GRACE AND HOLY TRINITY EPISCOPAL CHURCH
In 1857 Richmond was flourishing and greatly expanding, particularly to the west. In order to keep up with the growing congregation, Samuel P. Mitchell treasurer of St. Paul’s Episcopal Church proposed that a new church be founded in the expanding west end of the city. A lot was acquired for $4,270 at the northwest corner of Main and Fourth Streets; the property was sixty feet wide and extended 147 feet. The construction of the church was completed by the fall of 1858 at the cost of $10,300. On May 21, 1858, Mr. Mitchell presented a signed petition before the annual diocesan convention meeting asking that the new Episcopal Church known as Grace Church be established in the capital city. The church was admitted into the diocese on May 22, 1858. At this time regular services were being conducted by Mr. Baker and a Sunday school with twelve teachers and sixty scholars was in operation
In 1873 a lot on Loral Street was purchased by St. James Episcopal Church to construct a “convenient house of worship.” In 1874, Moore Memorial chapel (later to be renamed Holy Trinity) located on the edge of the old fairgrounds (now Monroe Park) was completed. This house of worship in 1879 was declared independent of St. James and directed that it be know as Moore Memorial church. Four yeas after Moore Memorial became a separate congregation the vestry began to plan for a larger permanent house of worship. In 1884 the vestry accepted a gothic design and appointed B.J Black architectural director. The new building was completed in late 1887, and the first service was held on January 1 1887. An article in the Southern Churchman praised the new structure, particularly its handsome interior with vaulted ceiling, its walnut pews, and its brass lectern. On February 12 1894 the church was named Holy Trinity.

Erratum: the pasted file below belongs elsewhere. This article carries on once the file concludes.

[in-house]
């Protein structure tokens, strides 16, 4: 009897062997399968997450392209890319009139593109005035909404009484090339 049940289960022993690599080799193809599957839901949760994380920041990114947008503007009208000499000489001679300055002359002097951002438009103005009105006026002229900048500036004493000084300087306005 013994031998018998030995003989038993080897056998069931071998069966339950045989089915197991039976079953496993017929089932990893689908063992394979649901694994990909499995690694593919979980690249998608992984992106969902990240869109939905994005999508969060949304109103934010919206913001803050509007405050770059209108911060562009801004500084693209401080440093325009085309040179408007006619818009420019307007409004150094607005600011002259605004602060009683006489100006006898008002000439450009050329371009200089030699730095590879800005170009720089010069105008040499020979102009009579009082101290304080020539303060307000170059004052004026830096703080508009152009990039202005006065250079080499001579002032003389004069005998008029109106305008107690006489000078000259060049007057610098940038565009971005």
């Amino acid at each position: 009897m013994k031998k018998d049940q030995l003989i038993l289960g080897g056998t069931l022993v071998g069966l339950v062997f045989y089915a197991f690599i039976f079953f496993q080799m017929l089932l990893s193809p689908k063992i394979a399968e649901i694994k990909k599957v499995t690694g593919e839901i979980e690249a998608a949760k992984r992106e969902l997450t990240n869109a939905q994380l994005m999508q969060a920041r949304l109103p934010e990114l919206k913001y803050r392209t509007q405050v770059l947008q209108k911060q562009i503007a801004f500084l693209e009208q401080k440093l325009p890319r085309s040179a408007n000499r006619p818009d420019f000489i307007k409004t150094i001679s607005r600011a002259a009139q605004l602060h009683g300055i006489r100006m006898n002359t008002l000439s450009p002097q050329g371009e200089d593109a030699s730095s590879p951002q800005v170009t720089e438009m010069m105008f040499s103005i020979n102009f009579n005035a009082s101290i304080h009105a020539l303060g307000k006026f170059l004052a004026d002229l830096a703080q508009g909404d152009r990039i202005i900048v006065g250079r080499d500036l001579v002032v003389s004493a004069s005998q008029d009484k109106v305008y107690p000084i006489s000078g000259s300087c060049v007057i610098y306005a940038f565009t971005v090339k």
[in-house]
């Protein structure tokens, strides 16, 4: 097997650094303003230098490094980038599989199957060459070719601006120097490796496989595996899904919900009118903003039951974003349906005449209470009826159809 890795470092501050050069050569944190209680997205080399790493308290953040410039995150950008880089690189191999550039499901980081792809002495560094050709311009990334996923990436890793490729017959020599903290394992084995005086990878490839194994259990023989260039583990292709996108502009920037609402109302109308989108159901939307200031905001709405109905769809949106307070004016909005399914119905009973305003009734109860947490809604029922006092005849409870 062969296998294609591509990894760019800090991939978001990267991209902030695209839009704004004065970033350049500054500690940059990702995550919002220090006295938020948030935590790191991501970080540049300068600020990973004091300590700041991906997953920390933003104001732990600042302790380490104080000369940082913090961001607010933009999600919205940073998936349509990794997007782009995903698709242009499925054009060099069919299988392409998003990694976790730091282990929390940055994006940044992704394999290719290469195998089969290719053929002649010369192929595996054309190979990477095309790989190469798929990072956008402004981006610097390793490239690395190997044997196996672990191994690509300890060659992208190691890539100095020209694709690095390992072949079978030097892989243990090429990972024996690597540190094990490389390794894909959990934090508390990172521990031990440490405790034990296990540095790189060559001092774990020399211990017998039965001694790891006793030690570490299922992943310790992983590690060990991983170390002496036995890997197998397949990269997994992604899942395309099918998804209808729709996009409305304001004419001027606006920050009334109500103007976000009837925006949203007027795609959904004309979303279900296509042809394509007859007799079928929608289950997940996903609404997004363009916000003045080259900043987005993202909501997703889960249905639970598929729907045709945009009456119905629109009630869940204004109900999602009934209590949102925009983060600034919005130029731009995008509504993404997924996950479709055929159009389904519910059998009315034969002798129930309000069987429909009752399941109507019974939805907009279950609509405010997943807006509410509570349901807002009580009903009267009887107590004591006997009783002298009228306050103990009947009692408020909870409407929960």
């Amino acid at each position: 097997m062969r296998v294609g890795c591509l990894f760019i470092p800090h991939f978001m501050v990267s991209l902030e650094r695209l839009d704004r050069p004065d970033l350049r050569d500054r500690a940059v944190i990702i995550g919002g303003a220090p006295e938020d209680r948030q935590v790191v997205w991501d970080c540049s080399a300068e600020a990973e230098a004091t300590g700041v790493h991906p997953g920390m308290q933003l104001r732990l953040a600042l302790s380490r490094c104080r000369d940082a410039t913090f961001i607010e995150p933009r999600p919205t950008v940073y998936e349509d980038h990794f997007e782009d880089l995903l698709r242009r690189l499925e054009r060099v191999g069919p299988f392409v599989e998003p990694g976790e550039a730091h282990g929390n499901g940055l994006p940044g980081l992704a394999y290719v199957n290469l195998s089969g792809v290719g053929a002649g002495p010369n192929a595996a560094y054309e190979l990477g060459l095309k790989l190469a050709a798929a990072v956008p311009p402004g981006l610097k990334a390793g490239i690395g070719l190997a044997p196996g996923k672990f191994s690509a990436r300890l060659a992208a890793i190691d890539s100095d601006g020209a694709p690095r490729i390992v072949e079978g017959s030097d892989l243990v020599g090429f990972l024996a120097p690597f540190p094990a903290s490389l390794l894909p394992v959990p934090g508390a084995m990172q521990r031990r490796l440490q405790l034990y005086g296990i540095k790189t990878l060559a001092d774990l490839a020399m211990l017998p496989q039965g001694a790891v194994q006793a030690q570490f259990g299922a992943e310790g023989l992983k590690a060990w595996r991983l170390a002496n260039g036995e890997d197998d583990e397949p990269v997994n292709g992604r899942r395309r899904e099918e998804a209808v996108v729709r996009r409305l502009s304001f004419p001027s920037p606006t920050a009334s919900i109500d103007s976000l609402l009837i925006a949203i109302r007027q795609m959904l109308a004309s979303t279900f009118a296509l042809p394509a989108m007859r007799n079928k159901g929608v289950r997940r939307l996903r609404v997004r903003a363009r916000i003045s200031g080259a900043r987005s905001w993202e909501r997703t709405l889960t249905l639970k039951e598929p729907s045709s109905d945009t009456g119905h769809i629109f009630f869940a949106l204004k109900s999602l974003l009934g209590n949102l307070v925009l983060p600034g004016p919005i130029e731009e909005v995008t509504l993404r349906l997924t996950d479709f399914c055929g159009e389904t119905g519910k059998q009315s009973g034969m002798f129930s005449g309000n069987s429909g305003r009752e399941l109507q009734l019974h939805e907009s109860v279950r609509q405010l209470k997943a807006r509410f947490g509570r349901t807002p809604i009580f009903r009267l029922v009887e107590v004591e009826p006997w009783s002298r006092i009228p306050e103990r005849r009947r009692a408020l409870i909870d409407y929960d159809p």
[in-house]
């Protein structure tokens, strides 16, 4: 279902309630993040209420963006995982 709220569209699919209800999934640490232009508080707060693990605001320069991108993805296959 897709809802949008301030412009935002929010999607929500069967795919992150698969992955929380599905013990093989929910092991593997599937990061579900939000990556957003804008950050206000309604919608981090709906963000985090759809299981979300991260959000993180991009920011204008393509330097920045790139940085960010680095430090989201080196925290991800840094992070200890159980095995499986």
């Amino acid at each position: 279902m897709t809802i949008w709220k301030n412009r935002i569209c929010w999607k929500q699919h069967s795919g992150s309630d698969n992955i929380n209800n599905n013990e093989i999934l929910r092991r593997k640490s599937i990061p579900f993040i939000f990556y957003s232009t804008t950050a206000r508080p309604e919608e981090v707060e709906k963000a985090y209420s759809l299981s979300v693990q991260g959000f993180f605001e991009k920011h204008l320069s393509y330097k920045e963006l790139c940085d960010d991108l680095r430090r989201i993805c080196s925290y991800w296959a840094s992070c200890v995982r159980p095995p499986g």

The consecration of Holy Trinity church in 1907 made the front page of the Richmond Time’s Dispatch. Around this time the women of the church began the continuing Holy Trinity tradition of making and selling their secret, carefully guarded plum pudding recipe. All the proceeds from sale of the pudding go to funding their work in and for the congregation.
On November 7 1923, the vestry of Holy Trinity considered the idea of a consolidation of Grace Church. Holy Trinity Church had a close association with Grace Church almost from its inception. On March 30, 1924 the decision was made to combine Grace Church and Holy Trinity Church. The old Grace Church building was sold and became the People’s Church until it was later acquired by St. Helen’s Greek Orthodox Church.
On June 1, 1924, the congregation and Sunday school of Grace Church assembled for the last time at Fourth and Main, then walked west in a body to Laurel Street where the congregation of Holy Trinity was awaiting them. The combined congregations then entered the church for the first service at Grace and Holy Trinity. On June 3, the antiphonal organ was removed from Grace Church and reinstalled at the now Grace and Holy Trinity. Due to the great increase of members a lot on North Laurel Street was used to establish a parish house.
During the time of the great depression another Grace and Holy Trinity tradition was born, the corporate community breakfast for the city’s social workers, held every spring on passion Sunday. This event began in 1934 and is notable for the fact that it was not racially segregated.